While Walmart’s pharmacy in Houston sold pseudoephedrine over-the-counter until the city ordinance took effect, some local pharmacies began offering it by prescription-only long before Houston implemented its law.

Hutcheson Pharmacy owner and former Houston mayor Steve Hutcheson said the ordinance hasn’t really affected his business because he made the change about two years ago, in large part to avoid the paperwork the state began requiring to track over-the-counter sales of the drug.

“We’re following the statute passed by the city council, but we’ve been doing it that way for a long time now,” Hutcheson said. “The bookkeeping that was required was very intensive for the amount we were selling and it really wasn’t worth keeping it on the shelf.”

Downtown Houston’s Forbes’ Pharmacy has also sold pseudoephidrine exclusively by prescription since the state began its paperwork requirements. Head pharmacist Sharon Lunz said the reason behind the move was that paperwork generated by the company’s computer system wasn’t compliant with state requirements. But even when the state offered to provide an electronic system, Forbes passed.

McNiell said that he and his officers used to deal with numerous visitors from West Plains, Poplar Bluff and other communities with pseudoephedrine ordinances who came to Houston with the sole purpose purchasing a prime meth ingredient. Not so since Houston’s law took effect.

“I know it creates a hardship for those who have to get a prescription, but at the same time it’s keeping less-desirable people out of our neighborhoods who were coming here buying pseudoephedrine,” he said. “We were seeing people from all over the state coming here to get it, especially from southeast Missouri.”

Grellner and his agency have been instrumental in helping many communities formulate and implement their own pseudoephedrine laws. He visited Houston earlier this year and spoke to city officials about the idea and the process.

“It’s because of some great work done by Jason and the Missouri Narcotics Association that we’ve been able to get this done in the communities where it has been done,” McNiell said. “I think it’s a shame that we’re having to attack the problem by city government instead of the state passing some type of law. But hopefully, we’re attacking the problem, which is the manufacturing of meth.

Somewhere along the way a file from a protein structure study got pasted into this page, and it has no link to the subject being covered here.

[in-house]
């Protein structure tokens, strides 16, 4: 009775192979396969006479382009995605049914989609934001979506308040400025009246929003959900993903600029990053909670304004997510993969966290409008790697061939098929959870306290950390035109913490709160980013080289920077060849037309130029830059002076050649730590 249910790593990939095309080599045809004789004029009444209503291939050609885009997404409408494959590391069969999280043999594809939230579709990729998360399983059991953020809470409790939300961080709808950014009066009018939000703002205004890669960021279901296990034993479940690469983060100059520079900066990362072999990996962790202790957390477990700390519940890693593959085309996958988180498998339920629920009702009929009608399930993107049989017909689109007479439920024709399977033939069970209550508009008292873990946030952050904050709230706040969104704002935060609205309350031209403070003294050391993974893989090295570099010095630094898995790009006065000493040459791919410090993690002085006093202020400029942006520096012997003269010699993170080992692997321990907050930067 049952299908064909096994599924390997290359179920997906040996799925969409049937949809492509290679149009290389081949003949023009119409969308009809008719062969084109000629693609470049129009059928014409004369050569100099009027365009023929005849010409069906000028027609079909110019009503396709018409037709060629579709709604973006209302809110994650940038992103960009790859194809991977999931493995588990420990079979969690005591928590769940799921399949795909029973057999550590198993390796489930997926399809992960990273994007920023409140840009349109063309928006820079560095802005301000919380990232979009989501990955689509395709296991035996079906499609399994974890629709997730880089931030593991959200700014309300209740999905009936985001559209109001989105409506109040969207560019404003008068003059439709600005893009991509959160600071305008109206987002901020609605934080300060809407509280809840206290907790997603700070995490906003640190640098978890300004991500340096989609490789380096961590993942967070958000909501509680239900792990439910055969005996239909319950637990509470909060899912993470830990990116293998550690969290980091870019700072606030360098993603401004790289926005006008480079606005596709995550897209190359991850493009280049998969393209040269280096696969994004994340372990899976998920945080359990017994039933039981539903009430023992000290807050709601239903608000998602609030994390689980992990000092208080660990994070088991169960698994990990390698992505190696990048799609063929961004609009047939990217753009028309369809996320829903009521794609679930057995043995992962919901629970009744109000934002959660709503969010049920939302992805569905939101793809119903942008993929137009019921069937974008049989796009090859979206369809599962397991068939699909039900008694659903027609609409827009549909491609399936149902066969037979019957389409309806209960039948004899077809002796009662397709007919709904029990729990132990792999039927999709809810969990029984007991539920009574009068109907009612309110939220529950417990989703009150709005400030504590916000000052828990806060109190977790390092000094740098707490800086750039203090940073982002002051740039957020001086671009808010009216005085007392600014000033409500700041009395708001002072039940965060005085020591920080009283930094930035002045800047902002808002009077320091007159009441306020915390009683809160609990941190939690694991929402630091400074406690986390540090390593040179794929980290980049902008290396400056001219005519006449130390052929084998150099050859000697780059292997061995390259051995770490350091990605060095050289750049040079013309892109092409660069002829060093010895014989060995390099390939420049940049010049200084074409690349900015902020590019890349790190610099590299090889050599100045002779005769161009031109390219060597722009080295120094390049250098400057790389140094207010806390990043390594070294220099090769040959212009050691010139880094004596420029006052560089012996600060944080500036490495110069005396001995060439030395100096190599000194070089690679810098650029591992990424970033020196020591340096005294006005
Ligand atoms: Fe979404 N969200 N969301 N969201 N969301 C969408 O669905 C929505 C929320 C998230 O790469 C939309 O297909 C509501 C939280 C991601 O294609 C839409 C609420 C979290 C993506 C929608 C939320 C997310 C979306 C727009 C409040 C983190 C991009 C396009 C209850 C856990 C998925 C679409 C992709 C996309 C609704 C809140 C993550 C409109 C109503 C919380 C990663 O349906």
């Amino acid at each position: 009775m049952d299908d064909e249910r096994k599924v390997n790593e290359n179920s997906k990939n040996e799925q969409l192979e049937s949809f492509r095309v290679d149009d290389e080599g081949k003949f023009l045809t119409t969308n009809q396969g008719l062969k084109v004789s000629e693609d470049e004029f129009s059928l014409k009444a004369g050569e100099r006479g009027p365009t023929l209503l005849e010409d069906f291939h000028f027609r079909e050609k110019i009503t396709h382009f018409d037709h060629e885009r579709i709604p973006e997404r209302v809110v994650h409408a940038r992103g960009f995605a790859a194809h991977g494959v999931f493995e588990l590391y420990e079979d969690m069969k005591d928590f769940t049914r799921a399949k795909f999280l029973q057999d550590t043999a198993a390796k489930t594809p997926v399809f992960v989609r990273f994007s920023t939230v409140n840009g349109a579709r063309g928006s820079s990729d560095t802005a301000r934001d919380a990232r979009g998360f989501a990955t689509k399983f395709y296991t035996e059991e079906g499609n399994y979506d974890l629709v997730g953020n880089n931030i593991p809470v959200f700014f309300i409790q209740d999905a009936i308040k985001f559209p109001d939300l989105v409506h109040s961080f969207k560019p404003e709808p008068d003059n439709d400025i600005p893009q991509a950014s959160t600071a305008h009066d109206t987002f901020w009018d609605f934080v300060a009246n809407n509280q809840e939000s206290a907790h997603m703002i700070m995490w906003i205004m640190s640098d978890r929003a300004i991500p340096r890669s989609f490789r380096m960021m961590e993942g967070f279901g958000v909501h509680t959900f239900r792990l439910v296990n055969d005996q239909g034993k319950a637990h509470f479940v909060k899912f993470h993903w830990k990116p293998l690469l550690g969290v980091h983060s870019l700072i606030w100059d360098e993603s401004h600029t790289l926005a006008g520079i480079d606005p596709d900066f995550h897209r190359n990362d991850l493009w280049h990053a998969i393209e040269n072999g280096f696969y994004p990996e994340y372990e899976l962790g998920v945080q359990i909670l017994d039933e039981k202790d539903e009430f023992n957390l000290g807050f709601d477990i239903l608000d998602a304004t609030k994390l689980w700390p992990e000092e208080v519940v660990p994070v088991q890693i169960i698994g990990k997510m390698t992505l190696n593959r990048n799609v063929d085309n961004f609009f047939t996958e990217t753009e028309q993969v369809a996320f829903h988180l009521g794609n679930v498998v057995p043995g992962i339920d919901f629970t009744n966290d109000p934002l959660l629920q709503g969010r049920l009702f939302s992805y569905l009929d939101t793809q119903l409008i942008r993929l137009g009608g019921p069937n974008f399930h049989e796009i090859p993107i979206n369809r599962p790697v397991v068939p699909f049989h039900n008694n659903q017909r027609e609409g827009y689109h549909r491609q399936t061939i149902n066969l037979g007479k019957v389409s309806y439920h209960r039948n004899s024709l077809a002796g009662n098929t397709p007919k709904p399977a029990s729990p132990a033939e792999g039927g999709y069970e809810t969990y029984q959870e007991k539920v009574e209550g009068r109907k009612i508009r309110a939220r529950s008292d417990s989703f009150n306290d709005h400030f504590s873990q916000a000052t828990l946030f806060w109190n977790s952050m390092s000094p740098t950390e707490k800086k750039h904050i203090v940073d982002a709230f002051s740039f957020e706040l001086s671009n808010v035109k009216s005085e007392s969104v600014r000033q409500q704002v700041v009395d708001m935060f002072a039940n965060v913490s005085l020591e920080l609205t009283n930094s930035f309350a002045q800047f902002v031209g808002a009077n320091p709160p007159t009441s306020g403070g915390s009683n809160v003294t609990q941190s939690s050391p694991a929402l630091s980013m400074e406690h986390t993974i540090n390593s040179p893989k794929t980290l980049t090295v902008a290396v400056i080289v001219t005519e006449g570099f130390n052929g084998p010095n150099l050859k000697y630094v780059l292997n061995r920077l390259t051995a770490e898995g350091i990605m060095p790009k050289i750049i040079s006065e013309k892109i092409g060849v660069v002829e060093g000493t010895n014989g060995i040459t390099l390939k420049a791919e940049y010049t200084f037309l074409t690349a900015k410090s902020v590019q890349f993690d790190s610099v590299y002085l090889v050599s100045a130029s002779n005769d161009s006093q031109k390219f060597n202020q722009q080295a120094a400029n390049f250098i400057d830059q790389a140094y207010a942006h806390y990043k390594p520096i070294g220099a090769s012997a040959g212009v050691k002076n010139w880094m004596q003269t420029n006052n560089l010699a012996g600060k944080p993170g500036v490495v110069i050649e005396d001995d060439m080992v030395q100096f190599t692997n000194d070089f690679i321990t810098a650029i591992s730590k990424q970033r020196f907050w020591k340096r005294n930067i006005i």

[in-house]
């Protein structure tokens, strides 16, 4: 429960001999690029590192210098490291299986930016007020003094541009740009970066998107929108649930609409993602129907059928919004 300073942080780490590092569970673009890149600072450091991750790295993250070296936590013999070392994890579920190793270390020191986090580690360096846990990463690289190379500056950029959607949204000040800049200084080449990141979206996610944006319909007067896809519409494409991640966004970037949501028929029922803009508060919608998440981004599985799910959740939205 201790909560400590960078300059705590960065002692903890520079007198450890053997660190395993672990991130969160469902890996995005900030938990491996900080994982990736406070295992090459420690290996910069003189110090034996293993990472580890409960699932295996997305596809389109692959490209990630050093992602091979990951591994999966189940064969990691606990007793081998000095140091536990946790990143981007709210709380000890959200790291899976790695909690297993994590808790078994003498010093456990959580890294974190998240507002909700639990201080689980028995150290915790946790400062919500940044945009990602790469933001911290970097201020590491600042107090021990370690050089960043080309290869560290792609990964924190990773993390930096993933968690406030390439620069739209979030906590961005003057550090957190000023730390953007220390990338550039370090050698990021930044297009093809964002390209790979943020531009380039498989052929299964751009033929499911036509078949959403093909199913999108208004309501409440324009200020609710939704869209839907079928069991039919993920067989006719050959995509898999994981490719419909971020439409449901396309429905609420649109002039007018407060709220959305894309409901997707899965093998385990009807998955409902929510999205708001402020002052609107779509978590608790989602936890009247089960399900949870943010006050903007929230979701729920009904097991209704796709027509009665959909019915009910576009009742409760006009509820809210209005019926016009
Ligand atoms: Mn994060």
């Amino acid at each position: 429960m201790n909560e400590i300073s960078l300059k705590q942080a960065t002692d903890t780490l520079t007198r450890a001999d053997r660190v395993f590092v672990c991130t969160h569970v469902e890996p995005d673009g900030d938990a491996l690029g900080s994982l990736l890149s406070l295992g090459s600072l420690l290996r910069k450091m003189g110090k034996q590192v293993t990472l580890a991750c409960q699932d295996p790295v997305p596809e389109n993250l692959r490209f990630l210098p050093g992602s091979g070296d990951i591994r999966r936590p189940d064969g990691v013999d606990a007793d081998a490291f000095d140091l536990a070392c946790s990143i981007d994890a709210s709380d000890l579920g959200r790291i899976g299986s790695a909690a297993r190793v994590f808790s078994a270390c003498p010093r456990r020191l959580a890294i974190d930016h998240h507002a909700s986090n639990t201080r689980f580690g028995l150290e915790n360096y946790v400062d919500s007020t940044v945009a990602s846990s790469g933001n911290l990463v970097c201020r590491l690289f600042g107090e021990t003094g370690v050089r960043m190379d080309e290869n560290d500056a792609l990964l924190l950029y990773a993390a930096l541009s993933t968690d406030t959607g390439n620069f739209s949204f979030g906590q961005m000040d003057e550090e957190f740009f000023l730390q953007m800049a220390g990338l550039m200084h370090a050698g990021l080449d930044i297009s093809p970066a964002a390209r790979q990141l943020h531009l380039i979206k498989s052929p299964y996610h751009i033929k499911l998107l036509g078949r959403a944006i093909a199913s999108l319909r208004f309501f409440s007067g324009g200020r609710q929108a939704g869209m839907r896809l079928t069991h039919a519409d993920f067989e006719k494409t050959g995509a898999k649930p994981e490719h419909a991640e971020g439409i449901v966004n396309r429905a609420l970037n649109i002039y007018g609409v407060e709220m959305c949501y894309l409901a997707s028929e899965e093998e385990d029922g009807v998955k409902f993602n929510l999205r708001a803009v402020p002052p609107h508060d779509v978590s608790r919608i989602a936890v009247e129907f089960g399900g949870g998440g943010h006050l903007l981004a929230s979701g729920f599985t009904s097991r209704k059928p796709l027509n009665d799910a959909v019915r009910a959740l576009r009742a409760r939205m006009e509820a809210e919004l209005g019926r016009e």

“There are certain ingredients needed to make it, and at least we’re taking away one of them.”

Hutcheson agrees with those who say the answer lies in wider-reaching law and has had conversations with sheriff’s department and courthouse authorities who indicate that a large percentage of the people they see come through their systems are there due to some connection with meth.

“Whether it’s production, distribution or they’re stealing to support the habit, it’s just pervasive,” Hutcheson said. “Until we get the handle on this, it’s not going to change. And it’s not just men – and with the number of women involved, it’s breaking down the fabric of home life, so our kids are becoming involved.

“It’s too bad that people who really need that product are being deprived of having it readily available, but I think in the long run it’s better to control the madness, even if it’s hurting a few people.”

It’s too bad that people who really need that product are being deprived of having it readily available, but I think in the long run it’s better to control the madness, even if it’s hurting a few people.”